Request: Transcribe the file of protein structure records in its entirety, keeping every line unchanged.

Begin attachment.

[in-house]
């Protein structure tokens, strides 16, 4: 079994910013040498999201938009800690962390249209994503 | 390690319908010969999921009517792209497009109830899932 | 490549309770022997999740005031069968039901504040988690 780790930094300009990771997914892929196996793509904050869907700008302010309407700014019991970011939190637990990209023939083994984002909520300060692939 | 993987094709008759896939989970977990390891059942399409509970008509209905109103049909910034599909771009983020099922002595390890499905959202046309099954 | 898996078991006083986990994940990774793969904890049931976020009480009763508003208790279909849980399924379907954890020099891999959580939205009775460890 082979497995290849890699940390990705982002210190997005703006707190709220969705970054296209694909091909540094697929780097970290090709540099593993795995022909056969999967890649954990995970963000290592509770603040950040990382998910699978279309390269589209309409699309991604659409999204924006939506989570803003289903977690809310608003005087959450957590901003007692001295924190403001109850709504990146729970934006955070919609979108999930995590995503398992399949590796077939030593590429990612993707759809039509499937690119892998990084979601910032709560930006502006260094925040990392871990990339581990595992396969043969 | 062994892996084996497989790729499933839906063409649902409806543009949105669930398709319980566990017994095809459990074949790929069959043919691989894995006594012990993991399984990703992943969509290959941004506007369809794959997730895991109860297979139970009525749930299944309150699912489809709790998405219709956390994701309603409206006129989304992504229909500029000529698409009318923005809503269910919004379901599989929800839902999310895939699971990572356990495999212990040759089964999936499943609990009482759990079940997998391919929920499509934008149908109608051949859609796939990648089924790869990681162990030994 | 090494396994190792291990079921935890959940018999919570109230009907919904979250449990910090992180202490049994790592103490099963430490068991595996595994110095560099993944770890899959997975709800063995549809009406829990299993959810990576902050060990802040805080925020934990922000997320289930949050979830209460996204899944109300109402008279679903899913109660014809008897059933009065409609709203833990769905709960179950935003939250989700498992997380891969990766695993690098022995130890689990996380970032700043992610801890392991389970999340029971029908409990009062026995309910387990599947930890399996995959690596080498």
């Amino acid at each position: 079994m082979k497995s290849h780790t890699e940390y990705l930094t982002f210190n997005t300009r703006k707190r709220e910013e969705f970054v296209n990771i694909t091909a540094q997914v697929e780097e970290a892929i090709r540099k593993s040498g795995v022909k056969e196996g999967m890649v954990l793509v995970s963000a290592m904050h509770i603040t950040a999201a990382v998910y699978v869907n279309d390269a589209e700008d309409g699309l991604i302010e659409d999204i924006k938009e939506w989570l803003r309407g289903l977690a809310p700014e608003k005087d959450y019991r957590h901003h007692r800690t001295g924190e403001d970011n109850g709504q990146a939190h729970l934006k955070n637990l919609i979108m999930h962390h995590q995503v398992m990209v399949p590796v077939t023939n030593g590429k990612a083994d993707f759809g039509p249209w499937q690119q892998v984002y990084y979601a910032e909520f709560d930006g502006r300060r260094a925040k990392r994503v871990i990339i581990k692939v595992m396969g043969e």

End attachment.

[in-house]
């Protein structure tokens, strides 16, 4: 079994910013040498999201938009800690962390249209994503 | 390690319908010969999921009517792209497009109830899932 | 490549309770022997999740005031069968039901504040988690 780790930094300009990771997914892929196996793509904050869907700008302010309407700014019991970011939190637990990209023939083994984002909520300060692939 | 993987094709008759896939989970977990390891059942399409509970008509209905109103049909910034599909771009983020099922002595390890499905959202046309099954 | 898996078991006083986990994940990774793969904890049931976020009480009763508003208790279909849980399924379907954890020099891999959580939205009775460890 082979497995290849890699940390990705982002210190997005703006707190709220969705970054296209694909091909540094697929780097970290090709540099593993795995022909056969999967890649954990995970963000290592509770603040950040990382998910699978279309390269589209309409699309991604659409999204924006939506989570803003289903977690809310608003005087959450957590901003007692001295924190403001109850709504990146729970934006955070919609979108999930995590995503398992399949590796077939030593590429990612993707759809039509499937690119892998990084979601910032709560930006502006260094925040990392871990990339581990595992396969043969 | 062994892996084996497989790729499933839906063409649902409806543009949105669930398709319980566990017994095809459990074949790929069959043919691989894995006594012990993991399984990703992943969509290959941004506007369809794959997730895991109860297979139970009525749930299944309150699912489809709790998405219709956390994701309603409206006129989304992504229909500029000529698409009318923005809503269910919004379901599989929800839902999310895939699971990572356990495999212990040759089964999936499943609990009482759990079940997998391919929920499509934008149908109608051949859609796939990648089924790869990681162990030994 | 090494396994190792291990079921935890959940018999919570109230009907919904979250449990910090992180202490049994790592103490099963430490068991595996595994110095560099993944770890899959997975709800063995549809009406829990299993959810990576902050060990802040805080925020934990922000997320289930949050979830209460996204899944109300109402008279679903899913109660014809008897059933009065409609709203833990769905709960179950935003939250989700498992997380891969990766695993690098022995130890689990996380970032700043992610801890392991389970999340029971029908409990009062026995309910387990599947930890399996995959690596080498």
């Amino acid at each position: 079994m082979k497995s290849h780790t890699e940390y990705l930094t982002f210190n997005t300009r703006k707190r709220e910013e969705f970054v296209n990771i694909t091909a540094q997914v697929e780097e970290a892929i090709r540099k593993s040498g795995v022909k056969e196996g999967m890649v954990l793509v995970s963000a290592m904050h509770i603040t950040a999201a990382v998910y699978v869907n279309d390269a589209e700008d309409g699309l991604i302010e659409d999204i924006k938009e939506w989570l803003r309407g289903l977690a809310p700014e608003k005087d959450y019991r957590h901003h007692r800690t001295g924190e403001d970011n109850g709504q990146a939190h729970l934006k955070n637990l919609i979108m999930h962390h995590q995503v398992m990209v399949p590796v077939t023939n030593g590429k990612a083994d993707f759809g039509p249209w499937q690119q892998v984002y990084y979601a910032e909520f709560d930006g502006r300060r260094a925040k990392r994503v871990i990339i581990k692939v595992m396969g043969e």